Recherche Images Maps Play YouTube Actualités Gmail Drive Plus »
Connexion
Les utilisateurs de lecteurs d'écran peuvent cliquer sur ce lien pour activer le mode d'accessibilité. Celui-ci propose les mêmes fonctionnalités principales, mais il est optimisé pour votre lecteur d'écran.

Brevets

  1. Recherche avancée dans les brevets
Numéro de publicationUS6529932 B1
Type de publicationOctroi
Numéro de demandeUS 09/052,972
Date de publication4 mars 2003
Date de dépôt1 avr. 1998
Date de priorité1 avr. 1998
État de paiement des fraisPayé
Numéro de publication052972, 09052972, US 6529932 B1, US 6529932B1, US-B1-6529932, US6529932 B1, US6529932B1
InventeursAlexander Dadiomov, Raphael Renous, Uri Habusha
Cessionnaire d'origineMicrosoft Corporation
Exporter la citationBiBTeX, EndNote, RefMan
Liens externes: USPTO, Cession USPTO, Espacenet
Method and system for distributed transaction processing with asynchronous message delivery
US 6529932 B1
Résumé
A method and system for coordinating distributed transactions provides atomic processing of distributed transactions on computers in a network with asynchronous message delivery. In a distributed transaction, an application on a first computer initiates a first operation and sends a request message for a second operation to a second application on a remote computer. The first operation and the sending of the request message are performed in a local committed transaction on the first computer. The request message is delivered exactly once and in order to the remote computer and is read by the second application. The performance of the second operation and the sending of an acknowledgment to the first application are performed in a local committed transaction by the second computer. The sending computer and the receiving computer of the request message may be on two different message queuing systems bridged by a connector computer which translates a message from one message queuing system and forwards the message to the destination queue in the other message queuing system.
Images(6)
Previous page
Next page
Revendications(16)
What is claimed is:
1. A method of coordinating execution of a distributed transaction on first and second computers connected by a network with asynchronous message delivery, comprising the steps of:
requesting, by a first application on the first computer, a first resource manager to perform a first operation as part of the distributed transaction;
generating, by the first application, a request message to a second application on the second computer for performing a second operation;
coordinating the first resource manager to carry out the first operation and a first message queue server to send the request message to the second application in a first local committed transaction;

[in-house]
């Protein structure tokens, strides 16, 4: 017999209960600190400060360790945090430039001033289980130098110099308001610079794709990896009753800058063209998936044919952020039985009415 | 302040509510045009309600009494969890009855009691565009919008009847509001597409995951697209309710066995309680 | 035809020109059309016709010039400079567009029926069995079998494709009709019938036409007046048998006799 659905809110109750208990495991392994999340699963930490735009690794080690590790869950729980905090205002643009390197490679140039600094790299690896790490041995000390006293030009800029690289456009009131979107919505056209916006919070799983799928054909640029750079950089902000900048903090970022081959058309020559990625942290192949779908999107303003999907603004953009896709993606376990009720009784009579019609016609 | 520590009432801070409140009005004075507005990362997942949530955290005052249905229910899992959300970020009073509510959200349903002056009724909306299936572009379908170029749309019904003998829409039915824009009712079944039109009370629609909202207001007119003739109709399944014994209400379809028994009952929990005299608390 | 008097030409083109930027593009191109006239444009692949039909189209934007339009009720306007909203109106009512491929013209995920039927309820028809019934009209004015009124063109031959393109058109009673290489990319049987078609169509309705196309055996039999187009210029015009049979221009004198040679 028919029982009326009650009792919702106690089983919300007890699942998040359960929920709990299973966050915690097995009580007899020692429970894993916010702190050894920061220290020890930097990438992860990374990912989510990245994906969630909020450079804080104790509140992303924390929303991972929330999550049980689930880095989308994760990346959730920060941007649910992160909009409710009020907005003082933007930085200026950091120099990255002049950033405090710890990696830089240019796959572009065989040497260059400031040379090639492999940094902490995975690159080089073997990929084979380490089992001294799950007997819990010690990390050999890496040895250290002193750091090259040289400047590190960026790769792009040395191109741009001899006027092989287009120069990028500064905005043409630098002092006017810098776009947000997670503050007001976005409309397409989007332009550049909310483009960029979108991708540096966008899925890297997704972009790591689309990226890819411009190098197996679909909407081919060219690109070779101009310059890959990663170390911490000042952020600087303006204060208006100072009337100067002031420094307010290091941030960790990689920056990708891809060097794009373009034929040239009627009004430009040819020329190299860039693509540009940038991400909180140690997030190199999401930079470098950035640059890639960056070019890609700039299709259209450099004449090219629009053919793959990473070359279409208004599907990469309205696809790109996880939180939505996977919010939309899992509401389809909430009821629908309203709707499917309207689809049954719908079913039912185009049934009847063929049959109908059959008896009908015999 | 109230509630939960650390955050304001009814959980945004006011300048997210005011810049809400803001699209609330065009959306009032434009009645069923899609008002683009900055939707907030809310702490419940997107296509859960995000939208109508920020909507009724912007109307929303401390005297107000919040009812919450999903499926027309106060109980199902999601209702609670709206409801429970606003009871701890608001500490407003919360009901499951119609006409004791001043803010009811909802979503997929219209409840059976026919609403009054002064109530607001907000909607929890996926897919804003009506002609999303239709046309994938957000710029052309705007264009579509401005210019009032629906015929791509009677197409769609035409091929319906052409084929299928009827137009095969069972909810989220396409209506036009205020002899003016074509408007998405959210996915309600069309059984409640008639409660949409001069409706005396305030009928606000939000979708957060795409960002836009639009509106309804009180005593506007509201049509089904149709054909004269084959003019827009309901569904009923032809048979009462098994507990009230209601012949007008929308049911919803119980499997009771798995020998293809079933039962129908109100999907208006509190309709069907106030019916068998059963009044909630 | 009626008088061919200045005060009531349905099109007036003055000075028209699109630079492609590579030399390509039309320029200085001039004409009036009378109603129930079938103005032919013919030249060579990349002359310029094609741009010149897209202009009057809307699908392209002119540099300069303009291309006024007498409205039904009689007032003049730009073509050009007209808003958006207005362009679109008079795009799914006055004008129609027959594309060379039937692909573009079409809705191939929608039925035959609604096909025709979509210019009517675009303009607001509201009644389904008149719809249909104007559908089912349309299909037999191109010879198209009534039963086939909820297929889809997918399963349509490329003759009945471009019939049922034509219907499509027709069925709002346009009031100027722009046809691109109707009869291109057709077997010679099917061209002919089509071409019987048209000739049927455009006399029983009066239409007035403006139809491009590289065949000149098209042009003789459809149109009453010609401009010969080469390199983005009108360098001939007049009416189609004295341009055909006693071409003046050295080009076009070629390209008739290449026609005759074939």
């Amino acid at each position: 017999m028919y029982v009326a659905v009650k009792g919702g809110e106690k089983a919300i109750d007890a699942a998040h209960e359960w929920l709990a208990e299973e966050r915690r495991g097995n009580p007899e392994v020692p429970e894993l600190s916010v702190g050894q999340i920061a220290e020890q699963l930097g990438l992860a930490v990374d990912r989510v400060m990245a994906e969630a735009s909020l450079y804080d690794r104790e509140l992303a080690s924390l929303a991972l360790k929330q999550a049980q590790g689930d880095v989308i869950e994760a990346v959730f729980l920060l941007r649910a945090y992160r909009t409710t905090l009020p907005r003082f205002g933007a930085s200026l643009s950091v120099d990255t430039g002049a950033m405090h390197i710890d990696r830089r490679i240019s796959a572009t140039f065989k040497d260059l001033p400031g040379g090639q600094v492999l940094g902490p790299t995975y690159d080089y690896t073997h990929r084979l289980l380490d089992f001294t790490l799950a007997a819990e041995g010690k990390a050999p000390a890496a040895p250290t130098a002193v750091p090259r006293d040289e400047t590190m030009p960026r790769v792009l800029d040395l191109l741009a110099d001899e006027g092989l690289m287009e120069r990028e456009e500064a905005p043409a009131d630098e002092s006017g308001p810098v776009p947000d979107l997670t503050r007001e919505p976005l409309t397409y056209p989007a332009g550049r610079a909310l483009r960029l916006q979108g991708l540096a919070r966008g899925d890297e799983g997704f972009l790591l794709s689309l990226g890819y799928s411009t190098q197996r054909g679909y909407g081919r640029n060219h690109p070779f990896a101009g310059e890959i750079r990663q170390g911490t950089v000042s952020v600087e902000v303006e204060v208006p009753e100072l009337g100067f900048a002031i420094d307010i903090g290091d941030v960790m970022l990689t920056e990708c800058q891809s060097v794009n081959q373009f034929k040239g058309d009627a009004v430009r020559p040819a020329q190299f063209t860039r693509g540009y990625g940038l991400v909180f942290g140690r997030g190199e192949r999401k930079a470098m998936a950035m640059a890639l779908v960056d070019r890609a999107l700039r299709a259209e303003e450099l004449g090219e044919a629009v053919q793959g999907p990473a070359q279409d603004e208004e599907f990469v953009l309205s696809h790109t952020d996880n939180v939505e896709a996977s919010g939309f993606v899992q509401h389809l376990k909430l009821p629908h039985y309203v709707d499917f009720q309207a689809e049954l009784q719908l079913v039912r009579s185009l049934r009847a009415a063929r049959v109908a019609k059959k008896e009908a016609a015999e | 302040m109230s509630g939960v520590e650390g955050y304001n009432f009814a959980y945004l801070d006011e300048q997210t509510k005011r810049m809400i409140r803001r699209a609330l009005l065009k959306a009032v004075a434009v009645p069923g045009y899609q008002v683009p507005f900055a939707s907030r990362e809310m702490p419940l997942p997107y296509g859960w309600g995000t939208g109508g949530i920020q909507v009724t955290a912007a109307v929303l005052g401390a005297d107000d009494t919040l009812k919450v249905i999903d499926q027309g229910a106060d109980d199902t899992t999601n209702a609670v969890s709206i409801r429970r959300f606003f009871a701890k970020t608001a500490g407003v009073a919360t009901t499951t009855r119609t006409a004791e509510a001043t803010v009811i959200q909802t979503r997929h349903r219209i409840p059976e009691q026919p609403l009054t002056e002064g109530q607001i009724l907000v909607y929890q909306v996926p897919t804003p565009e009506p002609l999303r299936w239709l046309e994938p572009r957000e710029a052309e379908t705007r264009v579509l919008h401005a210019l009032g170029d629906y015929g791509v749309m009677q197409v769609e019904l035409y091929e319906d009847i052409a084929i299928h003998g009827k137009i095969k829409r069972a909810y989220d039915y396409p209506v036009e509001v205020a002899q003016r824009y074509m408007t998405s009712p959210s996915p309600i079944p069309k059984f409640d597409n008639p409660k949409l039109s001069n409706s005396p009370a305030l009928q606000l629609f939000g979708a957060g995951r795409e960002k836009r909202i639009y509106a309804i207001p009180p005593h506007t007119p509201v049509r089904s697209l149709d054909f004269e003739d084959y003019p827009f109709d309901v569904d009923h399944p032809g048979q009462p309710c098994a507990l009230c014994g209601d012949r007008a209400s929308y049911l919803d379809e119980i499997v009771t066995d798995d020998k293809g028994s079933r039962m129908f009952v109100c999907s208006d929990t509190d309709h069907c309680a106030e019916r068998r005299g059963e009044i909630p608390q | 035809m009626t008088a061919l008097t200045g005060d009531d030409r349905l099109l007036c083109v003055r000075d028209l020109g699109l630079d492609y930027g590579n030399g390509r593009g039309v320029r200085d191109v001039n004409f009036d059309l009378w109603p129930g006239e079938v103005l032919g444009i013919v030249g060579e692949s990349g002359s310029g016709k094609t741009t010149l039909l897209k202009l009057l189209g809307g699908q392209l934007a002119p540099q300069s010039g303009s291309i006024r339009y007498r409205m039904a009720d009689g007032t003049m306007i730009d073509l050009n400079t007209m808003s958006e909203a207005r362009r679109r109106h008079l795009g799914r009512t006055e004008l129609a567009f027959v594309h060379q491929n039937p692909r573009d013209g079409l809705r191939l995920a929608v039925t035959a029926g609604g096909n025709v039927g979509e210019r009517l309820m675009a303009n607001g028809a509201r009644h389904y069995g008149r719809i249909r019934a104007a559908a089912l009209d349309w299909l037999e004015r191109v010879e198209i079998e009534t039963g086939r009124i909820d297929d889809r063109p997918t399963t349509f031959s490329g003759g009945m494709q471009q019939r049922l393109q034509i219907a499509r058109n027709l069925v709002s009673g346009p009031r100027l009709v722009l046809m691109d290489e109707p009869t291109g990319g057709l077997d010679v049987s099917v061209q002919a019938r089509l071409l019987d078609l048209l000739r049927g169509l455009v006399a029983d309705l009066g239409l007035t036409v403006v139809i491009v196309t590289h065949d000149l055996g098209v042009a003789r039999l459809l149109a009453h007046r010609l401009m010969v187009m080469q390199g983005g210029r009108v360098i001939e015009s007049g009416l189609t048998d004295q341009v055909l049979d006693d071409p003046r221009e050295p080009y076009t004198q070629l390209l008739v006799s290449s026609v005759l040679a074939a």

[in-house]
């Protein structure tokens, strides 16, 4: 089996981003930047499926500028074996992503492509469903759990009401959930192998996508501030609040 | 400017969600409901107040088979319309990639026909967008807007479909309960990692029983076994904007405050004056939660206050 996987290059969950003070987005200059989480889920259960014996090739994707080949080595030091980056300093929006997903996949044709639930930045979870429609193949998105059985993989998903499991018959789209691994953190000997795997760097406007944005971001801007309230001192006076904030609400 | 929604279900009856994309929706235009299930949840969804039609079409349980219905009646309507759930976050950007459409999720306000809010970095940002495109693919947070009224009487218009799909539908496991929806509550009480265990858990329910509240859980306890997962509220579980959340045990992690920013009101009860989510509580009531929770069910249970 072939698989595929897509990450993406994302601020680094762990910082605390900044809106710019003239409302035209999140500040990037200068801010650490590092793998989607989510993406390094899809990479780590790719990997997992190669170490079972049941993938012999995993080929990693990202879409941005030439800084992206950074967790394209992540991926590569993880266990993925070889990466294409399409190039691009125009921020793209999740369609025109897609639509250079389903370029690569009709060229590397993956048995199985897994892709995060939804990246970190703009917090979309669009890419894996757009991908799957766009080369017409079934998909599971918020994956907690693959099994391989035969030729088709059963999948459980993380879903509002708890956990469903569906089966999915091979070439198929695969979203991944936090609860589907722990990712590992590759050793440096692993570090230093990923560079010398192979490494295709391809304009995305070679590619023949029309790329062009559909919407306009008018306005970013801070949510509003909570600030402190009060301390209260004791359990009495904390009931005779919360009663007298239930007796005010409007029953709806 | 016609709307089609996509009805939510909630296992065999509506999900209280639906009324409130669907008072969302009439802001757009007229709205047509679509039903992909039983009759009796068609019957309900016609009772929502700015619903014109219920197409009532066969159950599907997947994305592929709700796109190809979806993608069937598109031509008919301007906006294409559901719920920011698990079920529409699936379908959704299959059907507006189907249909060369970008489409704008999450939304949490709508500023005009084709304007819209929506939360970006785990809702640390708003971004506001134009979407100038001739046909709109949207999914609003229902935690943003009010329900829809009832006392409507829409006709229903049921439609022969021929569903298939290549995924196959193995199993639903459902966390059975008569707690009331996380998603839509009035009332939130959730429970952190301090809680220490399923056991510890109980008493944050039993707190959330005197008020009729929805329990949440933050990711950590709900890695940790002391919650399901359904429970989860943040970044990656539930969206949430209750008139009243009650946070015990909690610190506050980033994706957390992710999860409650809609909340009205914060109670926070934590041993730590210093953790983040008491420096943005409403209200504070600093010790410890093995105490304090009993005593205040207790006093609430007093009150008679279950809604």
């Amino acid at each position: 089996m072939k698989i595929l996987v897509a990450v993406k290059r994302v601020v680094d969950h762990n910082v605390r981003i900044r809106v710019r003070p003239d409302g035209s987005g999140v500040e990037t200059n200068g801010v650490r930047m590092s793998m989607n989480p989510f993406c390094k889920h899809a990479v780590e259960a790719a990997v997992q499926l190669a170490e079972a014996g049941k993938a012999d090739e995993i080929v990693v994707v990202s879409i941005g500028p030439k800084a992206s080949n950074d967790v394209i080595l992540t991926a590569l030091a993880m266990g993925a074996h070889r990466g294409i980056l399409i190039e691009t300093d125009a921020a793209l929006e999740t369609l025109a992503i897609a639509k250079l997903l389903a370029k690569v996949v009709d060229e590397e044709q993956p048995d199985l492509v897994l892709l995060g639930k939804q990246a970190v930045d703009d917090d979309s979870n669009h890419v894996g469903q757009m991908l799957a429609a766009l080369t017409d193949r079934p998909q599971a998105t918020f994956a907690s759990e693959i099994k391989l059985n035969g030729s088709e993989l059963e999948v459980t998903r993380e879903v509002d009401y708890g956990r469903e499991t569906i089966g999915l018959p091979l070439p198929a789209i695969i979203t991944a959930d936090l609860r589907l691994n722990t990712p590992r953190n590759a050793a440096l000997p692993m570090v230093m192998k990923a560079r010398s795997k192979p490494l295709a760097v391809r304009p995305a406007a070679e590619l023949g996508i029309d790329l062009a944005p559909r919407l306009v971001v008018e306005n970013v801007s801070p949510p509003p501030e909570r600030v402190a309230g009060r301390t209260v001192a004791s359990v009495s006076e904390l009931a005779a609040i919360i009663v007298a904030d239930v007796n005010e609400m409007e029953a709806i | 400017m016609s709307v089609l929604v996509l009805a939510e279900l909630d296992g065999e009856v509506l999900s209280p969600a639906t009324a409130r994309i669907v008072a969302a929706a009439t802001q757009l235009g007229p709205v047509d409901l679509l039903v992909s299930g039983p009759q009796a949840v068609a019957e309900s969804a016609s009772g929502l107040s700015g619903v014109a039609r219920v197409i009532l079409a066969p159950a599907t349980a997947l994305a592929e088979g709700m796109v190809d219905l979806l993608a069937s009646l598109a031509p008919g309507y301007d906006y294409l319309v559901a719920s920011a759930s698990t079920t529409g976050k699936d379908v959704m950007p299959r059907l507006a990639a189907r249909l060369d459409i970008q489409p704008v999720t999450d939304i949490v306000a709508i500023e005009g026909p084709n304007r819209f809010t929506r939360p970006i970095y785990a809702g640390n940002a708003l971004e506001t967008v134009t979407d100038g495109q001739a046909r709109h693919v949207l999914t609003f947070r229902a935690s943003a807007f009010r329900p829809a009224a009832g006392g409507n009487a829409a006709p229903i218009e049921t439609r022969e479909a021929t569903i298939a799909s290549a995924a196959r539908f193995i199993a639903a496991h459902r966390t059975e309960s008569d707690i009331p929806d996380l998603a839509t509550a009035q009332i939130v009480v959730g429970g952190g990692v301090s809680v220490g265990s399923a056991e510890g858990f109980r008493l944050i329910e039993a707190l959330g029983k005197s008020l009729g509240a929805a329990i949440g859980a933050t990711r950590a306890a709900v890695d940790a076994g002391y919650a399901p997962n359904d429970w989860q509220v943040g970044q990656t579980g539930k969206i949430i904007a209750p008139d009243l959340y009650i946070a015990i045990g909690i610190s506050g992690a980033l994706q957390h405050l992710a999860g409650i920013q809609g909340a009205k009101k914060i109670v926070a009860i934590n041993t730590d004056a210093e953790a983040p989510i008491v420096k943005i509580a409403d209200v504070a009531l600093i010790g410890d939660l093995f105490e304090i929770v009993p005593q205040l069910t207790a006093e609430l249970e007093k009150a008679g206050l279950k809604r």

setting a message status for the request message;
delivering the request message to a target queue maintained by a second message queue server of the second computer exactly once and in order;
receiving, by the second application, the request message from the target queue;
coordinating a second resource manager to carry out the second operation and the second message queue server to send a transaction acknowledgment to the first queue server in a second local committed transaction;
delivering the transaction acknowledgment to the first message queue server;
modifying the message status according to the transaction acknowledgment.
2. A computer-readable medium having computer-executable instructions for performing steps recited in claim 1.
3. A method as in claim 1, wherein the step of delivering the request message exactly once and in order includes:
sending the request message with a sequence number;
checking, by the second message queue server upon receipt of the request message, the sequence number of the request message;
rejecting the request message when the sequence number of the request message is not in order with a logged number identifying a last delivered message from the first computer;
placing the request message in the target queue when the sequence number of the request message is in order with the logged number;
updating the logged number;
sending a delivery acknowledgment to the first computer.
4. A computer-readable medium having computer-executable instructions for performing steps recited in claim 3.
5. A method as in claim 3, wherein the step of delivering the request message exactly once and in order further includes resending the request message by the first computer upon expiration of a timeout period without receiving a delivery acknowledgment from the second message queue server.
6. A method as in claim 1, further including the step of checking the message status by the first application.
7. A method as in claim 6, further including the step of undoing the first operation when the transaction acknowledgment is negative.
8. A method as in claim 1, wherein the first and second resource managers are database managers and the first and second operations are database update operations.
9. A method as in claim 1, further including the step of updating the message status to indicate a failure to receive a transaction acknowledgment from the second computer within a pre-set transaction timeout period.
10. A method as in claim 1, wherein the steps of coordinating use a two-phase commit protocol.
11. A system for coordinating a distributed transaction which involves a first application on a first computer for executing a first operation and a second application on a second computer for executing a second operation, comprising:
a first message queue server on the first computer for sending a request message generated by the first application to the second application for performing the second operation;
a first transaction coordinator on the first computer for coordinating the execution of the first operation and the sending of the request message in a first local committed transaction;